A friend pointed out to us a few months ago there was a drink on the market that claimed to have black raspberries in it. He then showed us the list of ingredients. It contained a blackberry concentrate but no black raspberries! Every week or two we come across an article on black raspberries and sure enough, there is a picture of a blackberry there instead. If you look closely at the labels for black raspberry products, they either use other berries, or have a picture of the incorrect berry, which only adds to the confusion. Black raspberries and blackberries even come from the same genus and family (fancy plant-speak for being genetically similar), so it is no wonder they get mixed up all the time.
We have talked to many companies and nutritionists that believe that these two very different berries are one and the same. Nobody is at fault here, it’s just that the black raspberry hasn’t had much of a chance to speak up for itself on the big stage yet. Luckily for the black raspberry, we will gladly take the microphone and by the time you are finished reading this, telling the difference between these two berries will be as easy as looking at them.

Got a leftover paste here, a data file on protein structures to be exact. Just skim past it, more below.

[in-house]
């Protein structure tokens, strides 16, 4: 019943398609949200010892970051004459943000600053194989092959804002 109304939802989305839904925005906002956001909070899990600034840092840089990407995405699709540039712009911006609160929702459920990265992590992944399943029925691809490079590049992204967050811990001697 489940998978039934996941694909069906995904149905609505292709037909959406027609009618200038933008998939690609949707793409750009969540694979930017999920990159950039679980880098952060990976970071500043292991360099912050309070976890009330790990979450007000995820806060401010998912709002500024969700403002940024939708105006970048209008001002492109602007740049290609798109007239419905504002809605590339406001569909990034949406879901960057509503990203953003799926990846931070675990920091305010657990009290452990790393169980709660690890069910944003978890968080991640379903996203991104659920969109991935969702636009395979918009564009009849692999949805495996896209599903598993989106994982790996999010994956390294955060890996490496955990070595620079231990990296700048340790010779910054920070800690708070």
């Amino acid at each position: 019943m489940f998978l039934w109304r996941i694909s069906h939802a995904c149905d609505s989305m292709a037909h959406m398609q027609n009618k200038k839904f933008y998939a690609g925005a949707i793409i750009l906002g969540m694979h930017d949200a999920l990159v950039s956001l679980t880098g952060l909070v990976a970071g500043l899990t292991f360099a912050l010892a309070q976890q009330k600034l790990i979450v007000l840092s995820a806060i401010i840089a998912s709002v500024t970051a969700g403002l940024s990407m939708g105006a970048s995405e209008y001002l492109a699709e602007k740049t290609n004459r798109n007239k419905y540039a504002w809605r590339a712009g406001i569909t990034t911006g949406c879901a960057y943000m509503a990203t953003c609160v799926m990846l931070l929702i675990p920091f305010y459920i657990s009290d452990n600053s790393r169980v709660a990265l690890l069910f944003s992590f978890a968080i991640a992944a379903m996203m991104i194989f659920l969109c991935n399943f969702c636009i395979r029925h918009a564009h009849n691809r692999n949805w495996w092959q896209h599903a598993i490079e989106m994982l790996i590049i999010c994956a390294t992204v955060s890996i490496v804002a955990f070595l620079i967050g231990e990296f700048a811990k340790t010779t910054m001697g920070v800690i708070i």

Physical Description: Usually a rather large berry with larger single cells that bulge out more significantly than a cell would in a black raspberry. These berries contain the “plug” where the stem attaches to the berry and because of that are not hollow like a black raspberry. The berry appears to be glossy than a black raspberry due to larger protective hairs.
Taste: Less tart than a red raspberry, but also much sweeter.
Health: Blackberries are healthy for you in their own right, but do not contain nearly the same levels of antioxidants and anthocyanins as black raspberries. They have high levels of natural sugars, which can be an issue for some, and they haven’t been studied to the same extent as black raspberries.
Physical Description: A small, black-colored raspberry with very small white hairs. Known by farmers as a “blackcap” due to the berry coming clean off the bush without a plug, making it hollow inside. The individual cells of the berry are small and do not protrude very far out from the berry.
Taste: More fruity and less tart than a blackberry. Also contains less sugar so is not as sweet. Has a very unique taste that is not really similar to any other berry.
Health: Black raspberries are one of the healthiest berries on the planet. They are lower in sugar than most berries and also contain a lot of fiber (around 8 grams per cup). They contain large amounts of anthocyanins, and around three times the antioxidants found in blackberries. They are also one of the most well-researched berries, especially in the area of cancer prevention.
Check out this comparison graph that uses ORAC (a way of measuring antioxidant capacity) of different caneberries from Oregon State University Food Science:
If you answered yes to those three questions, you probably have found the rare black raspberry! If not, you still have a tasty berry, but it is most likely a blackberry.